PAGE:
While the textual issues involved here are, as always, complex, it is clear that in Scripture abomination has to do with a sharp turn away from the goodness and justice of God. The Protestant ethicist Timothy P. Jackson argues, from his reading of Scripture, that abomination can involve turning away from truth (lying), goodness (injustice), or beauty (tainted food). An abomination is stronger than just rule-breaking. It attacks the very system of rules, the very idea of justice. As Jackson puts it, “It is as though an individual wants evil to triumph in the world, as though we witness a second (and yet more Satanic) fall of humanity enacted before our eyes.” The philosopher of religion Robert Merrihew Adams extends and refines this insight that abomination attacks the sacred by focusing on the image of God in the human. We properly react with horror, tracking abomination, when we encounter attacks on the human person, such as murder, sexual violence, and dismemberment. Living in a fallen world, we can have more confidence about our judgments of abomination as they relate to attacks on the image of God in the human than we can with regard to attacks on God’s self, or the very ideas of truth, goodness, and beauty.
Over the centuries, those occupying prophetic office have denounced many actions with the label of abomination. Some of these targets leverage our revulsion at (and attraction to) crossing certain categories that are socially important, in a given context, but are unrelated to God, or to the image of God in the human. Defenders of apartheid and segregation took crossing racial boundaries to be abominable, and such crossings (for example, interracial marriage) could, indeed, evoke feelings of horror among some. But these are distorted feelings, based on a distorted, indeed idolatrous, view of the image of God. They rest on the notion that full humanity is limited to a certain racial category; beyond that, the image of God in any robust sense is never to be found. More generally, the distinctions that a society maintains as its organizing principles for contingent sociological, biological, or psychological—or, most often of all, ideological—reasons are frequently sacralized, offered divine sanction, which is to say, turned into idols. Blurring these lines is then treated as abominable, when in fact the real abomination is treating secular distinctions as divine.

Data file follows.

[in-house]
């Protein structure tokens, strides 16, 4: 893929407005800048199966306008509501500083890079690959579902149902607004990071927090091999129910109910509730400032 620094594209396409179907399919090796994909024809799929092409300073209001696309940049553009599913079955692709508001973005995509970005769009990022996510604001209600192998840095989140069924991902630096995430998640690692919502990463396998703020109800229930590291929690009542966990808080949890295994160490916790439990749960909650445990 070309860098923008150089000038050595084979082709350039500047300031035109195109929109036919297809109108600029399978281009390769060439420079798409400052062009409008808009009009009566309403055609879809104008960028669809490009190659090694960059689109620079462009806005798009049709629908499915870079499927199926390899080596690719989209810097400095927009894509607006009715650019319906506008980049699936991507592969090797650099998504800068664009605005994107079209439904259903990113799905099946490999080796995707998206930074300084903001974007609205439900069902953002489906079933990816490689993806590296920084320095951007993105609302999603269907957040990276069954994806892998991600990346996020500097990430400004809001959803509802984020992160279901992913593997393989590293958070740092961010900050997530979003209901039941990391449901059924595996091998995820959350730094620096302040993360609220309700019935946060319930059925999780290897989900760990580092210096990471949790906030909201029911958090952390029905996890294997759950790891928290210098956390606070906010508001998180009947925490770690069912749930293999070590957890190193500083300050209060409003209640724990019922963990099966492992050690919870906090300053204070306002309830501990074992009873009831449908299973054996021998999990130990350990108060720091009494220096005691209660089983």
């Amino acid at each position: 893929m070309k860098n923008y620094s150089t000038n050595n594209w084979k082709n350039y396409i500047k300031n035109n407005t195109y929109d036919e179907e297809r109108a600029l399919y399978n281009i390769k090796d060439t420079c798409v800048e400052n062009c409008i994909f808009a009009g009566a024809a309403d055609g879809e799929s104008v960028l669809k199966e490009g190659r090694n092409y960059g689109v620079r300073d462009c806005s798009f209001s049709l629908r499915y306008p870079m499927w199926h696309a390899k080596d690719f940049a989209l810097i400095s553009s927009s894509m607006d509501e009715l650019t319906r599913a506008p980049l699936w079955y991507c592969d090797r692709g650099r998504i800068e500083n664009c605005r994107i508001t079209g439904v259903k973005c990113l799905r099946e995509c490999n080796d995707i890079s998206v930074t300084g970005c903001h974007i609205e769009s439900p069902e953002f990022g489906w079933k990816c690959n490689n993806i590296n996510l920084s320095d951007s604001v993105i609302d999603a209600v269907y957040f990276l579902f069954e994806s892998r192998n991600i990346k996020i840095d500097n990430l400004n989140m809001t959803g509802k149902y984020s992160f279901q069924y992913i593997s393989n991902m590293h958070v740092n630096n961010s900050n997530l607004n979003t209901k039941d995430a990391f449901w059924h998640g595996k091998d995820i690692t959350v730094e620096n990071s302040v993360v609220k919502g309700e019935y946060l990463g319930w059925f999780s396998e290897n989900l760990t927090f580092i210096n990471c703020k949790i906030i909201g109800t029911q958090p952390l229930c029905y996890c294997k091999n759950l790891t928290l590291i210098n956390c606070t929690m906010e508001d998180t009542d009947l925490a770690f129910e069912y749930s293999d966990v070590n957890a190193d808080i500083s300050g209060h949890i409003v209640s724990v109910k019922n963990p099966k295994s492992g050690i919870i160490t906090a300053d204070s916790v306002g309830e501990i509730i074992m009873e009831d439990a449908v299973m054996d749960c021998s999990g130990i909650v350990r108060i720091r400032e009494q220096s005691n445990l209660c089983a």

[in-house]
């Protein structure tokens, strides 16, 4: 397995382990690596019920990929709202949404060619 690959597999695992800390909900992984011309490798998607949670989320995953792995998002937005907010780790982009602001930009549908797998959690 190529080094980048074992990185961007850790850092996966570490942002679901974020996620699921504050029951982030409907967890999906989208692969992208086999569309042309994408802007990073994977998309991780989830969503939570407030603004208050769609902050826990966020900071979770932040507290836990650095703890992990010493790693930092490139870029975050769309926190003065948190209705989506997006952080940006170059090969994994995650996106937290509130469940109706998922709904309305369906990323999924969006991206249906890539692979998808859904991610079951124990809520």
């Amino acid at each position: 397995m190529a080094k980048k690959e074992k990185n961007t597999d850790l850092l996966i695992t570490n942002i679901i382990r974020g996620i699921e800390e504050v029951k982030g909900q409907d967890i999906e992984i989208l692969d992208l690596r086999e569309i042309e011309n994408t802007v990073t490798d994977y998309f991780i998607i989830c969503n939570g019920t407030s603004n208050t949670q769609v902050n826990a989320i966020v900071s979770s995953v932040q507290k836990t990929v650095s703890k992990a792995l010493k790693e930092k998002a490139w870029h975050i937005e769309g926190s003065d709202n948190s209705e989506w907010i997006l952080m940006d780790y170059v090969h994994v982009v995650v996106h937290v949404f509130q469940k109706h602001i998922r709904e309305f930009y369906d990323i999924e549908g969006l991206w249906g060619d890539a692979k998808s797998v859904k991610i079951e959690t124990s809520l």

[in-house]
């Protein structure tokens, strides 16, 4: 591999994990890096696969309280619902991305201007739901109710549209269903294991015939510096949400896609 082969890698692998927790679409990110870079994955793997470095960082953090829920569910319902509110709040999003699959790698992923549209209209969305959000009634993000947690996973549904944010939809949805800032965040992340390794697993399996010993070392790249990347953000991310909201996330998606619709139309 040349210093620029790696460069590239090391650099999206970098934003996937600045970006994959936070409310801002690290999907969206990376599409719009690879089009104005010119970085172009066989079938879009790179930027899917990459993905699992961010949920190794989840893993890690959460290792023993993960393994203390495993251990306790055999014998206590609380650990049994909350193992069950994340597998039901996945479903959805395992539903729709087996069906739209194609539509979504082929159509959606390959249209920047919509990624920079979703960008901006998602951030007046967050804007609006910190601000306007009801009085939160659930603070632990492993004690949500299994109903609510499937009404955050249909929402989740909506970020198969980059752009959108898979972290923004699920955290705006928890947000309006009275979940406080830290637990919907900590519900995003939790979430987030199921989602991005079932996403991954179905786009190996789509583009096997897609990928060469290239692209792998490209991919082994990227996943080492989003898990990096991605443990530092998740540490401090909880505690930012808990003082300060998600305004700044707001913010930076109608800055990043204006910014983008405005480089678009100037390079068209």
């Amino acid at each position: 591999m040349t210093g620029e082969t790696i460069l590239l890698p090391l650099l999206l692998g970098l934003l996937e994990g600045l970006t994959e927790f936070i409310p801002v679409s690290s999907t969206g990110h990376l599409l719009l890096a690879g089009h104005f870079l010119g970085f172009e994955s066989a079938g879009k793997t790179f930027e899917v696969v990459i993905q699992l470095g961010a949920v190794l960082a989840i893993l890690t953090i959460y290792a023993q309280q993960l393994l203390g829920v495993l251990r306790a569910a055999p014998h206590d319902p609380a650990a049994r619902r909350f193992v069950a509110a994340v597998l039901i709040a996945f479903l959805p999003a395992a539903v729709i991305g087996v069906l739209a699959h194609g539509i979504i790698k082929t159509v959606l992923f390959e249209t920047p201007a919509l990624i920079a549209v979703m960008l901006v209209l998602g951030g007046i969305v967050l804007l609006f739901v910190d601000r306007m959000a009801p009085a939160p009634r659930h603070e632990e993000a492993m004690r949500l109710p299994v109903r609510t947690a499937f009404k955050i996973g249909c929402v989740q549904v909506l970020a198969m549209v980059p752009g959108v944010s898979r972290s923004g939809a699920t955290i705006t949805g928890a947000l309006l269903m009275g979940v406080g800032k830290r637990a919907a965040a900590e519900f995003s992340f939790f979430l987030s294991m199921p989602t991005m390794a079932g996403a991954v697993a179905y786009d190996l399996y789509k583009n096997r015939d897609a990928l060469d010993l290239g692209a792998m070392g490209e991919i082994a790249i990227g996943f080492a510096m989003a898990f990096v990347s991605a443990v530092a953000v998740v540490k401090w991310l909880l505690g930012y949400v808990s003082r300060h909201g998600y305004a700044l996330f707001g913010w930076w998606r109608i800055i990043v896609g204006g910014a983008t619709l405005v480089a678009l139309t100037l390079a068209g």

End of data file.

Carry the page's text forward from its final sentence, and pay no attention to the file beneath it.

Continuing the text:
Attacking the image of God in the human is abominable, but this need not be a literal attack. Rather, a literal attack names but one species of the genus ‘domination,’ a broader category in which one imposes an arbitrary will on another. An individual can dominate, or a social system. The result of domination is to avert one’s eyes, to hang one’s head, to affect a servile posture. And the paradigm of domination is slavery: enslavement means, by definition, being subject to the arbitrary will of a master. The master assumes the role of God: idolatry. The role of master necessarily attacks the image of God in the enslaved: abomination.
Such stark moral facts were not always obvious. Just as human-made categories disguise themselves as divine, divinity is obscured by social conventions. At the start of the 19th century in the United States, to call slavery an abomination would have required standing well outside of the national consensus. Within a half century, it became a mainstream view in the North that slavery was an abomination. A confluence of preachers, secular and Christian, a good number of them formerly enslaved, exposed the idolatry of slavery. The myriad anti-slavery societies that sprouted furthered this work, for the practice of organizing against domination clarifies moral vision. Where moral perception had been blocked, now it became crystal-clear: no godly society could permit slavery.